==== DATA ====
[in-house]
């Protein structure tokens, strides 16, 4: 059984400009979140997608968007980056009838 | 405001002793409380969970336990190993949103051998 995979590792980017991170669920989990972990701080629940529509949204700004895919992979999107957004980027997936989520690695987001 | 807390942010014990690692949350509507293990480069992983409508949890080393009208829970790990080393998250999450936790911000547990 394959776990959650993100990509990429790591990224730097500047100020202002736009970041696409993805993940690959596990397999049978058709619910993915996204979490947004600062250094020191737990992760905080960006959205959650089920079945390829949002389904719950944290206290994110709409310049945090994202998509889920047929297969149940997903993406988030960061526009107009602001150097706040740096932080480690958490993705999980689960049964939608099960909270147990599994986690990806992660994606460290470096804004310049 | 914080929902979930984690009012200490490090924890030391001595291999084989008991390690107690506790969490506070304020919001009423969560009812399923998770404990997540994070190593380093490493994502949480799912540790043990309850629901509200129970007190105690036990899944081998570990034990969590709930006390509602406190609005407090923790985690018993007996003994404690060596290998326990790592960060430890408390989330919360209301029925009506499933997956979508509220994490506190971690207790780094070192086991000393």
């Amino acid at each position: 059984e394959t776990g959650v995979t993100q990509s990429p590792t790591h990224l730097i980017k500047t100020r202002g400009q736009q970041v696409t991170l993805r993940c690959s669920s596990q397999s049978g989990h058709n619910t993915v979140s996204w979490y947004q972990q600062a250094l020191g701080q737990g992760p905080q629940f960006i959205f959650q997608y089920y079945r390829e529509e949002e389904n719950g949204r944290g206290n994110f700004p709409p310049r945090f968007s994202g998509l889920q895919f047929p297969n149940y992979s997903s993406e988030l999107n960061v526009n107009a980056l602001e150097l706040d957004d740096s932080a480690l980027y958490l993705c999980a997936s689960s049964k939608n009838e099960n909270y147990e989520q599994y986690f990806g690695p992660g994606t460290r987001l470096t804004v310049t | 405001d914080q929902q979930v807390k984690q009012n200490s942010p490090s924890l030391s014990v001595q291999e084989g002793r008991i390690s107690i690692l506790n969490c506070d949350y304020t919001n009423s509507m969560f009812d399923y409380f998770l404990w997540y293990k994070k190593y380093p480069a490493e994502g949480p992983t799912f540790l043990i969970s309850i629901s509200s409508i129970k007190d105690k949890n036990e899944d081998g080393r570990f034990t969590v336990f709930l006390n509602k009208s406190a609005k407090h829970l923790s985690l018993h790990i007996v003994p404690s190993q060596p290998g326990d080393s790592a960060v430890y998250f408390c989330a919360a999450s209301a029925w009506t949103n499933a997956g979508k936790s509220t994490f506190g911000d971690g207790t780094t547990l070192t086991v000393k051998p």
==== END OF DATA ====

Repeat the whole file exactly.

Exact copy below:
[in-house]
């Protein structure tokens, strides 16, 4: 059984400009979140997608968007980056009838 | 405001002793409380969970336990190993949103051998 995979590792980017991170669920989990972990701080629940529509949204700004895919992979999107957004980027997936989520690695987001 | 807390942010014990690692949350509507293990480069992983409508949890080393009208829970790990080393998250999450936790911000547990 394959776990959650993100990509990429790591990224730097500047100020202002736009970041696409993805993940690959596990397999049978058709619910993915996204979490947004600062250094020191737990992760905080960006959205959650089920079945390829949002389904719950944290206290994110709409310049945090994202998509889920047929297969149940997903993406988030960061526009107009602001150097706040740096932080480690958490993705999980689960049964939608099960909270147990599994986690990806992660994606460290470096804004310049 | 914080929902979930984690009012200490490090924890030391001595291999084989008991390690107690506790969490506070304020919001009423969560009812399923998770404990997540994070190593380093490493994502949480799912540790043990309850629901509200129970007190105690036990899944081998570990034990969590709930006390509602406190609005407090923790985690018993007996003994404690060596290998326990790592960060430890408390989330919360209301029925009506499933997956979508509220994490506190971690207790780094070192086991000393």
């Amino acid at each position: 059984e394959t776990g959650v995979t993100q990509s990429p590792t790591h990224l730097i980017k500047t100020r202002g400009q736009q970041v696409t991170l993805r993940c690959s669920s596990q397999s049978g989990h058709n619910t993915v979140s996204w979490y947004q972990q600062a250094l020191g701080q737990g992760p905080q629940f960006i959205f959650q997608y089920y079945r390829e529509e949002e389904n719950g949204r944290g206290n994110f700004p709409p310049r945090f968007s994202g998509l889920q895919f047929p297969n149940y992979s997903s993406e988030l999107n960061v526009n107009a980056l602001e150097l706040d957004d740096s932080a480690l980027y958490l993705c999980a997936s689960s049964k939608n009838e099960n909270y147990e989520q599994y986690f990806g690695p992660g994606t460290r987001l470096t804004v310049t | 405001d914080q929902q979930v807390k984690q009012n200490s942010p490090s924890l030391s014990v001595q291999e084989g002793r008991i390690s107690i690692l506790n969490c506070d949350y304020t919001n009423s509507m969560f009812d399923y409380f998770l404990w997540y293990k994070k190593y380093p480069a490493e994502g949480p992983t799912f540790l043990i969970s309850i629901s509200s409508i129970k007190d105690k949890n036990e899944d081998g080393r570990f034990t969590v336990f709930l006390n509602k009208s406190a609005k407090h829970l923790s985690l018993h790990i007996v003994p404690s190993q060596p290998g326990d080393s790592a960060v430890y998250f408390c989330a919360a999450s209301a029925w009506t949103n499933a997956g979508k936790s509220t994490f506190g911000d971690g207790t780094t547990l070192t086991v000393k051998p």